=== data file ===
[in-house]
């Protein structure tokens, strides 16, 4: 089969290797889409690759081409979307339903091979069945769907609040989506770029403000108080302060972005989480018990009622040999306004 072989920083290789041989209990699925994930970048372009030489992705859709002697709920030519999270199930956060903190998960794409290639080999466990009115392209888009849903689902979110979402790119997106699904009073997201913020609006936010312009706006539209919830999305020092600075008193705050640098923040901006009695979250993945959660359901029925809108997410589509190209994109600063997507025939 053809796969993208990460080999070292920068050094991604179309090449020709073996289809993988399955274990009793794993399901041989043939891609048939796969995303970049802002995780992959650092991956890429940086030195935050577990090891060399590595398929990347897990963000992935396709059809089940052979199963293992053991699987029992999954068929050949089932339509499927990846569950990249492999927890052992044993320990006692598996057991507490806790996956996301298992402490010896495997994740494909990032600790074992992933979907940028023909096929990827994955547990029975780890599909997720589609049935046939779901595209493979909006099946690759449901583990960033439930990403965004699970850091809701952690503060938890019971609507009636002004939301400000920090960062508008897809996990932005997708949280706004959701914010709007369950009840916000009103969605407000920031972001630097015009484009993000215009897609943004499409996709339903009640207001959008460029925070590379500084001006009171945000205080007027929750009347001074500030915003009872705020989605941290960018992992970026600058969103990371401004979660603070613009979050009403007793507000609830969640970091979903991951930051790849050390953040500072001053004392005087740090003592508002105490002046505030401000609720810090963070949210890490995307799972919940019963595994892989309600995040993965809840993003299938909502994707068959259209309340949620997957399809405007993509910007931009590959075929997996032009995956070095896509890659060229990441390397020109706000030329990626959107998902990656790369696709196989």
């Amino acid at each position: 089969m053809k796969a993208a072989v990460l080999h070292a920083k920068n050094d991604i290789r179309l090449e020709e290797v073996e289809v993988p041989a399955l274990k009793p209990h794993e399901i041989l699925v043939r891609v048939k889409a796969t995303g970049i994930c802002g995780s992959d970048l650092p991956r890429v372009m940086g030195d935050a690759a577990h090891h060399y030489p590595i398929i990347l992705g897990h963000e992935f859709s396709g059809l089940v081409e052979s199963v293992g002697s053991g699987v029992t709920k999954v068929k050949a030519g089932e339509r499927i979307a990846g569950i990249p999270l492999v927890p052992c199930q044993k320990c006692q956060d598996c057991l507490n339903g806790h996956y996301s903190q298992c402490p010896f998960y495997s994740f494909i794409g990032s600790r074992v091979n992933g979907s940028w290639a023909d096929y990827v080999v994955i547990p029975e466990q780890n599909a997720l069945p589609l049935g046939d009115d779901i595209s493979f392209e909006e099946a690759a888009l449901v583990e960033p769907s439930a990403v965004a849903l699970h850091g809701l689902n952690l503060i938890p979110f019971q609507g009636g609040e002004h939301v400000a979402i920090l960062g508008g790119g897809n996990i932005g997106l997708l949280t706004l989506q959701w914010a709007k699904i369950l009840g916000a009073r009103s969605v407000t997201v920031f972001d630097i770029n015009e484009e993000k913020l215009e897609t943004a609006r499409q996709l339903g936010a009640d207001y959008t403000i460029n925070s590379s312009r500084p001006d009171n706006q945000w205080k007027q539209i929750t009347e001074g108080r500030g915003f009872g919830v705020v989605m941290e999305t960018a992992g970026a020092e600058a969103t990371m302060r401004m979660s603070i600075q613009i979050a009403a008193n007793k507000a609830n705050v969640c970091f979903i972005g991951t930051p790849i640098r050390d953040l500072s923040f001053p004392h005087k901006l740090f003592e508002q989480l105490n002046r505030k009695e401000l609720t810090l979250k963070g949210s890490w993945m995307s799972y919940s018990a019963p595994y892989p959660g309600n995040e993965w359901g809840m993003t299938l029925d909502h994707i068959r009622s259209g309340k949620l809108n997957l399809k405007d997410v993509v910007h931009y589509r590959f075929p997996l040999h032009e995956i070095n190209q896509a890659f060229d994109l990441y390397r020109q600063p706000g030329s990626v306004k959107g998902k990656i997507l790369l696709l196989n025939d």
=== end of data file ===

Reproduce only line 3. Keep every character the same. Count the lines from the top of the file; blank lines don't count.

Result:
């Amino acid at each position: 089969m053809k796969a993208a072989v990460l080999h070292a920083k920068n050094d991604i290789r179309l090449e020709e290797v073996e289809v993988p041989a399955l274990k009793p209990h794993e399901i041989l699925v043939r891609v048939k889409a796969t995303g970049i994930c802002g995780s992959d970048l650092p991956r890429v372009m940086g030195d935050a690759a577990h090891h060399y030489p590595i398929i990347l992705g897990h963000e992935f859709s396709g059809l089940v081409e052979s199963v293992g002697s053991g699987v029992t709920k999954v068929k050949a030519g089932e339509r499927i979307a990846g569950i990249p999270l492999v927890p052992c199930q044993k320990c006692q956060d598996c057991l507490n339903g806790h996956y996301s903190q298992c402490p010896f998960y495997s994740f494909i794409g990032s600790r074992v091979n992933g979907s940028w290639a023909d096929y990827v080999v994955i547990p029975e466990q780890n599909a997720l069945p589609l049935g046939d009115d779901i595209s493979f392209e909006e099946a690759a888009l449901v583990e960033p769907s439930a990403v965004a849903l699970h850091g809701l689902n952690l503060i938890p979110f019971q609507g009636g609040e002004h939301v400000a979402i920090l960062g508008g790119g897809n996990i932005g997106l997708l949280t706004l989506q959701w914010a709007k699904i369950l009840g916000a009073r009103s969605v407000t997201v920031f972001d630097i770029n015009e484009e993000k913020l215009e897609t943004a609006r499409q996709l339903g936010a009640d207001y959008t403000i460029n925070s590379s312009r500084p001006d009171n706006q945000w205080k007027q539209i929750t009347e001074g108080r500030g915003f009872g919830v705020v989605m941290e999305t960018a992992g970026a020092e600058a969103t990371m302060r401004m979660s603070i600075q613009i979050a009403a008193n007793k507000a609830n705050v969640c970091f979903i972005g991951t930051p790849i640098r050390d953040l500072s923040f001053p004392h005087k901006l740090f003592e508002q989480l105490n002046r505030k009695e401000l609720t810090l979250k963070g949210s890490w993945m995307s799972y919940s018990a019963p595994y892989p959660g309600n995040e993965w359901g809840m993003t299938l029925d909502h994707i068959r009622s259209g309340k949620l809108n997957l399809k405007d997410v993509v910007h931009y589509r590959f075929p997996l040999h032009e995956i070095n190209q896509a890659f060229d994109l990441y390397r020109q600063p706000g030329s990626v306004k959107g998902k990656i997507l790369l696709l196989n025939d």